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And like when I was a kid, I did the instinctive thing and put my hands out. Luckily, I was wearing proper kit and the gloves had scaphoid protectors – padded areas on the inside of the hand-designed to protect the scaphoid bone from impacts, as well as sliding. I didn’t think I was going fast – a brisk walk/slow jog maybe but I still fell off the bike. 

John, my mate, arrived alongside and asked if I was OK. Luckily, I was. I’d been nursing a trapped nerve in my right shoulder for a while but it appeared to have survived and once I’d flicked the engine kill switch (instinctive – they don’t like running when they’re on their side) I dusted myself down and stood up. “I wouldn’t have been going that fast myself,” John added, less than helpfully. 

I reached down, grabbed the rear subframe and the front forks of the bike and lifted it upright. And immediately tore a ligament in my left forearm. Brilliant… 

Anyway, it wasn’t long before we were back on wider trails, then small roads, then we were pulling into the car park of a local reservoir favoured by mountain bikers and dog walkers. We had a cuppa and a slice of cake (pretty much any motorbike ride for pleasure involves tea and cake) before saddling up and “heading back…” as John put it. Good… 

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However, the way back involved more rutted clay tracks. After, that is, I managed to fight my way through a homicidal gorse bush. I was trying to get around a locked gate (see the section on where you can ride) and, as the CRF250L didn’t have any handguards at the time, each time I tried to pass the steel post, the left-hand grip got stuck in the bush and it pulled the clutch in. I eventually managed with a combination of brute force and luck and we carried on.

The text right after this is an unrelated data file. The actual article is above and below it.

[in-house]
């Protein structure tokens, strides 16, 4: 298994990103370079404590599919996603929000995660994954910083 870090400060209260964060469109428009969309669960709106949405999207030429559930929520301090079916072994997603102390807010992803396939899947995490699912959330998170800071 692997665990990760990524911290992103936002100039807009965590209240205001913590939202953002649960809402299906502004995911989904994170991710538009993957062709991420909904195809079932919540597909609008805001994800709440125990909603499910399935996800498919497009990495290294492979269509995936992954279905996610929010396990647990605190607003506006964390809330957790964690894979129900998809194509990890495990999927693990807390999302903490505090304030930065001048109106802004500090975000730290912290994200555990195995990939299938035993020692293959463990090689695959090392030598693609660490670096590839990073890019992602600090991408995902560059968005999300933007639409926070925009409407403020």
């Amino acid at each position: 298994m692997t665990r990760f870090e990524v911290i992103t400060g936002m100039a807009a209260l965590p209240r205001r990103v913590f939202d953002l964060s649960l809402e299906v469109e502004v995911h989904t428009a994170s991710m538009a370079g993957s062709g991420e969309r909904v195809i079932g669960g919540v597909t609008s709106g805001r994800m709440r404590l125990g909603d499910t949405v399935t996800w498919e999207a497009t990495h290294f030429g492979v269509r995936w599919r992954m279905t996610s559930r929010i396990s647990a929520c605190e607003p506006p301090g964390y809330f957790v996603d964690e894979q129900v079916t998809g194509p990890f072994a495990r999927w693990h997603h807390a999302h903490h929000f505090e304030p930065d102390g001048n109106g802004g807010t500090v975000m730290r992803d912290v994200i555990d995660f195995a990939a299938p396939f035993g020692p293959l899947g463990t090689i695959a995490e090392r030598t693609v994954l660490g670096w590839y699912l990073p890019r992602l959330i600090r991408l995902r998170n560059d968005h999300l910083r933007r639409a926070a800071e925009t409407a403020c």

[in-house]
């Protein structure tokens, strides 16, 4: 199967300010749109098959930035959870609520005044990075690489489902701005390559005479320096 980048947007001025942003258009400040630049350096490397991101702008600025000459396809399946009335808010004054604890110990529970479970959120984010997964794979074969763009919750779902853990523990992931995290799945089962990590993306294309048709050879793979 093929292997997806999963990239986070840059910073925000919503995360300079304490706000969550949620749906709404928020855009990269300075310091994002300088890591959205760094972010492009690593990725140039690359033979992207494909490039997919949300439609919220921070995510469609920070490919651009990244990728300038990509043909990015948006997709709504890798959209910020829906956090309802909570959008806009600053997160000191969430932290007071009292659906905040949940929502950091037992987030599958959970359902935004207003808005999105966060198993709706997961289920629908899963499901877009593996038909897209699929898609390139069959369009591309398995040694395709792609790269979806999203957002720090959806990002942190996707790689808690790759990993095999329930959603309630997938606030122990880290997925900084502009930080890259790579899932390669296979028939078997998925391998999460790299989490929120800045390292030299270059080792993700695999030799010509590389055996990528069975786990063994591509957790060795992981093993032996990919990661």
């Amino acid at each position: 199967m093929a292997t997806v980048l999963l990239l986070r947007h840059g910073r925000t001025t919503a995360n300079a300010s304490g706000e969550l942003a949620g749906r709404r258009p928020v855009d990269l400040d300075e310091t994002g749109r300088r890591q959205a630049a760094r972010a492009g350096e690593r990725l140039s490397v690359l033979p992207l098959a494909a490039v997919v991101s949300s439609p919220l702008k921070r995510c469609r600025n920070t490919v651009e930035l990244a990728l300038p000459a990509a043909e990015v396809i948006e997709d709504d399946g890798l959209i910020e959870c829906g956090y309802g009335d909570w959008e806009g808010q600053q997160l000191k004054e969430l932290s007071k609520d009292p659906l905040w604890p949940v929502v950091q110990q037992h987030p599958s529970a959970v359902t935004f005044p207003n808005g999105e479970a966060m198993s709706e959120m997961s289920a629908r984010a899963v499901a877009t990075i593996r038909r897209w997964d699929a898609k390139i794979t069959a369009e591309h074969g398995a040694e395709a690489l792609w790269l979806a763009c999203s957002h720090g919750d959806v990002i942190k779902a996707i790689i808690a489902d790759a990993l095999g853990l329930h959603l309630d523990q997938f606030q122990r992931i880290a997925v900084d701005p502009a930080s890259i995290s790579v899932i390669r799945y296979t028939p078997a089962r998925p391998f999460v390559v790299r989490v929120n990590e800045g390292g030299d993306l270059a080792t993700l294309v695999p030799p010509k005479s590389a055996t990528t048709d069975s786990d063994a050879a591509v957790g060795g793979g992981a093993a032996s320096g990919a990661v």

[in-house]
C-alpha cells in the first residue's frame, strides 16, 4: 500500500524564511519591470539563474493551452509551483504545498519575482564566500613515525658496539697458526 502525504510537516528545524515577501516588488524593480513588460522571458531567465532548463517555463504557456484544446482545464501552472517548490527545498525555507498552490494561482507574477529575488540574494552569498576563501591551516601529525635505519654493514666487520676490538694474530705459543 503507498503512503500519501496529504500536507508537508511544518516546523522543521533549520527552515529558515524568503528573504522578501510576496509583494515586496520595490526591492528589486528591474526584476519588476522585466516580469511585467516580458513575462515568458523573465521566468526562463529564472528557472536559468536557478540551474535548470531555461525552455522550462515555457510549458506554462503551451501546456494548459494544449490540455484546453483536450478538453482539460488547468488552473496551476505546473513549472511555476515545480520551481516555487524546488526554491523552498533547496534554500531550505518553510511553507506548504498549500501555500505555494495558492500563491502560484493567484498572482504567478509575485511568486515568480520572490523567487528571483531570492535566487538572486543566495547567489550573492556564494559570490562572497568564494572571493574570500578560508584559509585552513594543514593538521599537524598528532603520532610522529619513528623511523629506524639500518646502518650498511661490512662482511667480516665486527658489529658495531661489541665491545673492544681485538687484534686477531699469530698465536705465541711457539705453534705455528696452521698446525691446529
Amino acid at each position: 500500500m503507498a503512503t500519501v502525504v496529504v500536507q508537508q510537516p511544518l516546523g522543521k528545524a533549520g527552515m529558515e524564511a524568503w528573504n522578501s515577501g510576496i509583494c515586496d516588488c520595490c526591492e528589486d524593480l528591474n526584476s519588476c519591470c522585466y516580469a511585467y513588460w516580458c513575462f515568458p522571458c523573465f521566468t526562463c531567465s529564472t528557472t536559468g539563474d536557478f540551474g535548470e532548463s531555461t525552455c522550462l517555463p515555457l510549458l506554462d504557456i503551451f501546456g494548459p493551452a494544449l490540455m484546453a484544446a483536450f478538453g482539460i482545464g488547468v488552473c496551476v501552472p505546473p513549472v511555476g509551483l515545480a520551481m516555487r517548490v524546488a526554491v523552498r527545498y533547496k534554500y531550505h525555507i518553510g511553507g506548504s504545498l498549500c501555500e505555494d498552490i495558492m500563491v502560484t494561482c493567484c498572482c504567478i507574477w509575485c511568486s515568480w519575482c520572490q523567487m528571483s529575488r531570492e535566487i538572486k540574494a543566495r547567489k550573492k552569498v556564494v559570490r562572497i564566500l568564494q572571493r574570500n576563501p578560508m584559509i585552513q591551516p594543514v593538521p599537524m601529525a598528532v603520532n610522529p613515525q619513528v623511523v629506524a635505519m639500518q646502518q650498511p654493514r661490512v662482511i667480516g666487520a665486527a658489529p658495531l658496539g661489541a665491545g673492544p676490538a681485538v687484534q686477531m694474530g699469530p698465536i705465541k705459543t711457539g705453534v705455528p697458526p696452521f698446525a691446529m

This time, John took the lead and I rode at my own pace. Pretty much on my own until we reached a junction, where he would be waiting to direct me. At one point, the path turned a sharp right-hander and the front wheel dropped into a rut with the bike stalling as it tried to climb out again. Instinctively I put my left foot down… into thin air. It dropped into another rut and down came the bike again… this time on top of me. The trapped nerve wasn’t so lucky this time… 

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By this point, I’d had pretty much enough. A gaggle of proper off-roaders, all neck braces and wheelies, came storming past me as I limped my way forward to meet with John again. “You OK?” Yes, fine thanks. Internalise the pain…